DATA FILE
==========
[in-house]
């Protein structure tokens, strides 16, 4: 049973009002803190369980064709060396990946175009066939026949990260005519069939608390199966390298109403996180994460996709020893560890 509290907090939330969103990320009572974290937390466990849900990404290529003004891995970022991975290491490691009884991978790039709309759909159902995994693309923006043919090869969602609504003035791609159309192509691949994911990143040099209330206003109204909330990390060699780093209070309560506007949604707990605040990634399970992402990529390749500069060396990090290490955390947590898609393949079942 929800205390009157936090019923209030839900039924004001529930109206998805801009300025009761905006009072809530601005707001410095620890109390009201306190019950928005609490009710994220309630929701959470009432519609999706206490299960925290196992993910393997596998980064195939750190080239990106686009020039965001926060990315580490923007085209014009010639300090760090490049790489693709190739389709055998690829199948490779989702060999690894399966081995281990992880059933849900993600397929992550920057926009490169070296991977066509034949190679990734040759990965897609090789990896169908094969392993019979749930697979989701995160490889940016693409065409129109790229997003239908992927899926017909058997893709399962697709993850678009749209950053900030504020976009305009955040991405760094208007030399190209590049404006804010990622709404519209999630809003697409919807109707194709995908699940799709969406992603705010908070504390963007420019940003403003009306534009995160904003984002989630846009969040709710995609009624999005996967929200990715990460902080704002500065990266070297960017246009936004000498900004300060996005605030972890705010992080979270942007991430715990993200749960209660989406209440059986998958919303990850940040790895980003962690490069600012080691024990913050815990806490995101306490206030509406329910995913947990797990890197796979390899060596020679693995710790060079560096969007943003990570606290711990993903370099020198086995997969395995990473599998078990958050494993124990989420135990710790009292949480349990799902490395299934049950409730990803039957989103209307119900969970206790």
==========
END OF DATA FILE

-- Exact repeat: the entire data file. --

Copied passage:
[in-house]
């Protein structure tokens, strides 16, 4: 049973009002803190369980064709060396990946175009066939026949990260005519069939608390199966390298109403996180994460996709020893560890 509290907090939330969103990320009572974290937390466990849900990404290529003004891995970022991975290491490691009884991978790039709309759909159902995994693309923006043919090869969602609504003035791609159309192509691949994911990143040099209330206003109204909330990390060699780093209070309560506007949604707990605040990634399970992402990529390749500069060396990090290490955390947590898609393949079942 929800205390009157936090019923209030839900039924004001529930109206998805801009300025009761905006009072809530601005707001410095620890109390009201306190019950928005609490009710994220309630929701959470009432519609999706206490299960925290196992993910393997596998980064195939750190080239990106686009020039965001926060990315580490923007085209014009010639300090760090490049790489693709190739389709055998690829199948490779989702060999690894399966081995281990992880059933849900993600397929992550920057926009490169070296991977066509034949190679990734040759990965897609090789990896169908094969392993019979749930697979989701995160490889940016693409065409129109790229997003239908992927899926017909058997893709399962697709993850678009749209950053900030504020976009305009955040991405760094208007030399190209590049404006804010990622709404519209999630809003697409919807109707194709995908699940799709969406992603705010908070504390963007420019940003403003009306534009995160904003984002989630846009969040709710995609009624999005996967929200990715990460902080704002500065990266070297960017246009936004000498900004300060996005605030972890705010992080979270942007991430715990993200749960209660989406209440059986998958919303990850940040790895980003962690490069600012080691024990913050815990806490995101306490206030509406329910995913947990797990890197796979390899060596020679693995710790060079560096969007943003990570606290711990993903370099020198086995997969395995990473599998078990958050494993124990989420135990710790009292949480349990799902490395299934049950409730990803039957989103209307119900969970206790």